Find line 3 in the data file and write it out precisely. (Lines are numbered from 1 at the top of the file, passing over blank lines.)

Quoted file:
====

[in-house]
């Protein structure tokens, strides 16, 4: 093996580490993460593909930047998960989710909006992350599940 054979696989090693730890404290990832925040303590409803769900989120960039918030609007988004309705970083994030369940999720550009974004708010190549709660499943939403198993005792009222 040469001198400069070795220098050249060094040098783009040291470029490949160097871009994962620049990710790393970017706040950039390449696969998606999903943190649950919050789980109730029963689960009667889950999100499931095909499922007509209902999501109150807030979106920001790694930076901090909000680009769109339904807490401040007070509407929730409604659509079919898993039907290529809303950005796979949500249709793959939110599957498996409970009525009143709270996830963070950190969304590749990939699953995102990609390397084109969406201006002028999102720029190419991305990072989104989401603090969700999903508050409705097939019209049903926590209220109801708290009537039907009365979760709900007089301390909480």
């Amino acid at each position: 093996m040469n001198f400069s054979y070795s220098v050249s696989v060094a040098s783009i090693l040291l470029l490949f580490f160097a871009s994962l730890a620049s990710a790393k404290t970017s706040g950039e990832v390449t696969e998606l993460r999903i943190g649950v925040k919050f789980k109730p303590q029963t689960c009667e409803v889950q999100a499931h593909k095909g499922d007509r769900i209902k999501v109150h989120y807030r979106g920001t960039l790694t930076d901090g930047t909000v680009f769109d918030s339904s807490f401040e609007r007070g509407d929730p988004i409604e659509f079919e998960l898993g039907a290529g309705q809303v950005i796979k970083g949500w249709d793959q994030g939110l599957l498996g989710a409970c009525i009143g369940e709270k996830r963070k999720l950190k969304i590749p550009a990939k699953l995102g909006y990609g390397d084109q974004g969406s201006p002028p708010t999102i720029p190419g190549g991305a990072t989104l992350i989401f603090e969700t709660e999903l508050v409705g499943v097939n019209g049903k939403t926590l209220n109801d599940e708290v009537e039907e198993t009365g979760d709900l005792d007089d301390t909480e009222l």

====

């Amino acid at each position: 093996m040469n001198f400069s054979y070795s220098v050249s696989v060094a040098s783009i090693l040291l470029l490949f580490f160097a871009s994962l730890a620049s990710a790393k404290t970017s706040g950039e990832v390449t696969e998606l993460r999903i943190g649950v925040k919050f789980k109730p303590q029963t689960c009667e409803v889950q999100a499931h593909k095909g499922d007509r769900i209902k999501v109150h989120y807030r979106g920001t960039l790694t930076d901090g930047t909000v680009f769109d918030s339904s807490f401040e609007r007070g509407d929730p988004i409604e659509f079919e998960l898993g039907a290529g309705q809303v950005i796979k970083g949500w249709d793959q994030g939110l599957l498996g989710a409970c009525i009143g369940e709270k996830r963070k999720l950190k969304i590749p550009a990939k699953l995102g909006y990609g390397d084109q974004g969406s201006p002028p708010t999102i720029p190419g190549g991305a990072t989104l992350i989401f603090e969700t709660e999903l508050v409705g499943v097939n019209g049903k939403t926590l209220n109801d599940e708290v009537e039907e198993t009365g979760d709900l005792d007089d301390t909480e009222l």